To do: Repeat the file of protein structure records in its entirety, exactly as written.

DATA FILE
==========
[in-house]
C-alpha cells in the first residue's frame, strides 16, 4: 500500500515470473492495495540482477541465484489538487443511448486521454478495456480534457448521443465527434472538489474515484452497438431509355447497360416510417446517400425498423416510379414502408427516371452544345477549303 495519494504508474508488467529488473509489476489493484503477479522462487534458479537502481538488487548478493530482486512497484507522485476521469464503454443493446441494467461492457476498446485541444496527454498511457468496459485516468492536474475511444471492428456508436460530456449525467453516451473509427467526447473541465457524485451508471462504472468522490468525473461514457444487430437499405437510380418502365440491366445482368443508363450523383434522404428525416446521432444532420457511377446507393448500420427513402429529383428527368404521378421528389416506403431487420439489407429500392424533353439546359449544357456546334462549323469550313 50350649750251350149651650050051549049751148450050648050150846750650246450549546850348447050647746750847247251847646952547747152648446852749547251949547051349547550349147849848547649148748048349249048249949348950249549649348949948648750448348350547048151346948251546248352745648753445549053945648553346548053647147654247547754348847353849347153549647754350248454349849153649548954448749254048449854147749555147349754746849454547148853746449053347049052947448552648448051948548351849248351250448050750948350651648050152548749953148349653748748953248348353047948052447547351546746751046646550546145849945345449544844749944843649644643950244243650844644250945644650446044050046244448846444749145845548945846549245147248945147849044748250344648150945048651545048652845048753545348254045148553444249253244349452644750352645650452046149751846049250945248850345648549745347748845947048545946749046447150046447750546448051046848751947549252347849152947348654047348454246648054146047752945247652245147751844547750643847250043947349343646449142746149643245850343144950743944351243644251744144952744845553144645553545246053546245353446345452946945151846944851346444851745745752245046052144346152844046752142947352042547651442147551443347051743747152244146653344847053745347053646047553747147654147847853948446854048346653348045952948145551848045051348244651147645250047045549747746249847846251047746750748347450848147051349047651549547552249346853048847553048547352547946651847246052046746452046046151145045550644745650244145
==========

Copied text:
[in-house]
C-alpha cells in the first residue's frame, strides 16, 4: 500500500515470473492495495540482477541465484489538487443511448486521454478495456480534457448521443465527434472538489474515484452497438431509355447497360416510417446517400425498423416510379414502408427516371452544345477549303 495519494504508474508488467529488473509489476489493484503477479522462487534458479537502481538488487548478493530482486512497484507522485476521469464503454443493446441494467461492457476498446485541444496527454498511457468496459485516468492536474475511444471492428456508436460530456449525467453516451473509427467526447473541465457524485451508471462504472468522490468525473461514457444487430437499405437510380418502365440491366445482368443508363450523383434522404428525416446521432444532420457511377446507393448500420427513402429529383428527368404521378421528389416506403431487420439489407429500392424533353439546359449544357456546334462549323469550313 50350649750251350149651650050051549049751148450050648050150846750650246450549546850348447050647746750847247251847646952547747152648446852749547251949547051349547550349147849848547649148748048349249048249949348950249549649348949948648750448348350547048151346948251546248352745648753445549053945648553346548053647147654247547754348847353849347153549647754350248454349849153649548954448749254048449854147749555147349754746849454547148853746449053347049052947448552648448051948548351849248351250448050750948350651648050152548749953148349653748748953248348353047948052447547351546746751046646550546145849945345449544844749944843649644643950244243650844644250945644650446044050046244448846444749145845548945846549245147248945147849044748250344648150945048651545048652845048753545348254045148553444249253244349452644750352645650452046149751846049250945248850345648549745347748845947048545946749046447150046447750546448051046848751947549252347849152947348654047348454246648054146047752945247652245147751844547750643847250043947349343646449142746149643245850343144950743944351243644251744144952744845553144645553545246053546245353446345452946945151846944851346444851745745752245046052144346152844046752142947352042547651442147551443347051743747152244146653344847053745347053646047553747147654147847853948446854048346653348045952948145551848045051348244651147645250047045549747746249847846251047746750748347450848147051349047651549547552249346853048847553048547352547946651847246052046746452046046151145045550644745650244145